Reply
    1. livesimplybyannie Post author

      Thanks for clarifying, Jordan. Can see how what i wrote might have suggested that. What I meant was to make sure you note the identifying number or label name on the box and in your personal doc. Only the personal list has the contents, but the box has to be paired up to that via an identification system.

      Reply
  4. Veronika Srpova

    I recommend to write a number for every box and also write down every single thing in it on paper with the same number, usually I need to open some boxes after packing because I realise I need something from it. Also if you have papers with you, you can check items immediately. Its good to put similar things together like bed sheets and towels, winter clothes etc. and get them clean for use but remember, if you pack winter clothes three monts before and put them in garage they might smell funny after such time! So try to storage ready boxes to some dry place.Its great to have one box with your important things like insurance, passports and so on and its also better to take care of this box by yourself. Also i always carry around to do list, one to do list for old house and the other one for new house. For example you need to clean all appartment and maybe do some small repairs like paint around switches on walls etc. The same is for new house, you need to buy shower curtain because before you had shower not bathtub and so on. You will be surprise what gets on your mind during traveling to work and these are actually useful ideas! Also you want to buy things you dont want to take care of during moving. Its really annoying when you remember during unpacking in new flat that you dont have a toilett paper, toothpaste and food for your cat…when you arrive have something to drink and eat, scissors and papers with items in each box, then cross out what is ready especially when somebody else is helping and you dont know what is done already, also maybe write down who helped with the box if you dont know where is something from the box you know where to ask:) hope its gonna help, sorry for my english, Im from Czech Republic:)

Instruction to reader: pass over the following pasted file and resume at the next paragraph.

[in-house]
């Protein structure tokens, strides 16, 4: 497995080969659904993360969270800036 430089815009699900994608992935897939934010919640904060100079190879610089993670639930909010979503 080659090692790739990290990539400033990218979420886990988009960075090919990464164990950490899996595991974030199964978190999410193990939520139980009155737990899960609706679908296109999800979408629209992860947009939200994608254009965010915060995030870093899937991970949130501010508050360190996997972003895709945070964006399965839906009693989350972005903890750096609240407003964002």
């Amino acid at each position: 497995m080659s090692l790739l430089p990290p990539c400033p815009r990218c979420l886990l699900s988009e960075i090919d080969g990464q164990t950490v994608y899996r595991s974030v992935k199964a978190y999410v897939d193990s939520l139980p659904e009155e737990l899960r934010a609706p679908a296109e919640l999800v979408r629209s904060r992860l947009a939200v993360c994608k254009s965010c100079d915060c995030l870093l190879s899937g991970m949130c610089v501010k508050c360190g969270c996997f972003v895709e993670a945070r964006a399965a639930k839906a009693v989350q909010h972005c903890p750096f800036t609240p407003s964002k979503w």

Veronika

    Reply
  5. Bonnie C

    I cannot recommend clear box labeling & master list/manifest enough! About 18 months ago we moved cross country and had hired movers (instead of doing it ourselves) so I wanted to make sure I knew what each box contained – and that each box made the move! I let my OCD go wild and I color coordinated every room including the storage unit and was mocked thoroughly by friends and family UNTIL it came time to unload. The movers were in awe, and possibly frightened a bit, of my labeling – lol. But they were able to easily separate out the stuff that was going to the outside storage unit from the stuff that needed to go to the 2nd floor apartment and motored through the process. Since my husband was at work and I had 3 kids (one a toddler) underfoot, this was extremely helpful. Once it was all upstairs, everything was mostly in the room it needed to be in and I didn’t need to open every box to find what I wanted. Took me a few days to crank out a system that made sense to me before getting started, but it was time well invested. 🙂

    Reply